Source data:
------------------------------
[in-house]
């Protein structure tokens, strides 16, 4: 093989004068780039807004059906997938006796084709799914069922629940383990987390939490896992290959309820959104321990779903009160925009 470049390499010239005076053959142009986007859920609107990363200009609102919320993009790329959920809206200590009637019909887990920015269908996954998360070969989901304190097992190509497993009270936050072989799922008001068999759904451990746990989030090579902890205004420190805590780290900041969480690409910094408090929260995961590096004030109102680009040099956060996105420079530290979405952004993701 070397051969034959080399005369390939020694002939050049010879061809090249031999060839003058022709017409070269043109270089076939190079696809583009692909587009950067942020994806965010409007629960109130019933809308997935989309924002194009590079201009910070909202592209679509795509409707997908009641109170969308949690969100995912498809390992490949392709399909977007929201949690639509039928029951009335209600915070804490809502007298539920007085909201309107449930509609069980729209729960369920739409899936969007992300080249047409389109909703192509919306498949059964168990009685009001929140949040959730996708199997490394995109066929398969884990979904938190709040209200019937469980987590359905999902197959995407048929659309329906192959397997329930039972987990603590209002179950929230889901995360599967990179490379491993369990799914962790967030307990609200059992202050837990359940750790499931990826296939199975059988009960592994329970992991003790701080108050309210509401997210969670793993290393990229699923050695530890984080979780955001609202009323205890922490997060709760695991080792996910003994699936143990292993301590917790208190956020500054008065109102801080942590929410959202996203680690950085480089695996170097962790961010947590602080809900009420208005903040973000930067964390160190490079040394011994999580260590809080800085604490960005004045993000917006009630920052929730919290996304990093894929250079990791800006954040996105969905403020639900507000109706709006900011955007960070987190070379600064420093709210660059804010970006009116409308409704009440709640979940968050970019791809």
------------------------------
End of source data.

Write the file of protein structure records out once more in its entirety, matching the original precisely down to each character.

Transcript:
[in-house]
């Protein structure tokens, strides 16, 4: 093989004068780039807004059906997938006796084709799914069922629940383990987390939490896992290959309820959104321990779903009160925009 470049390499010239005076053959142009986007859920609107990363200009609102919320993009790329959920809206200590009637019909887990920015269908996954998360070969989901304190097992190509497993009270936050072989799922008001068999759904451990746990989030090579902890205004420190805590780290900041969480690409910094408090929260995961590096004030109102680009040099956060996105420079530290979405952004993701 070397051969034959080399005369390939020694002939050049010879061809090249031999060839003058022709017409070269043109270089076939190079696809583009692909587009950067942020994806965010409007629960109130019933809308997935989309924002194009590079201009910070909202592209679509795509409707997908009641109170969308949690969100995912498809390992490949392709399909977007929201949690639509039928029951009335209600915070804490809502007298539920007085909201309107449930509609069980729209729960369920739409899936969007992300080249047409389109909703192509919306498949059964168990009685009001929140949040959730996708199997490394995109066929398969884990979904938190709040209200019937469980987590359905999902197959995407048929659309329906192959397997329930039972987990603590209002179950929230889901995360599967990179490379491993369990799914962790967030307990609200059992202050837990359940750790499931990826296939199975059988009960592994329970992991003790701080108050309210509401997210969670793993290393990229699923050695530890984080979780955001609202009323205890922490997060709760695991080792996910003994699936143990292993301590917790208190956020500054008065109102801080942590929410959202996203680690950085480089695996170097962790961010947590602080809900009420208005903040973000930067964390160190490079040394011994999580260590809080800085604490960005004045993000917006009630920052929730919290996304990093894929250079990791800006954040996105969905403020639900507000109706709006900011955007960070987190070379600064420093709210660059804010970006009116409308409704009440709640979940968050970019791809």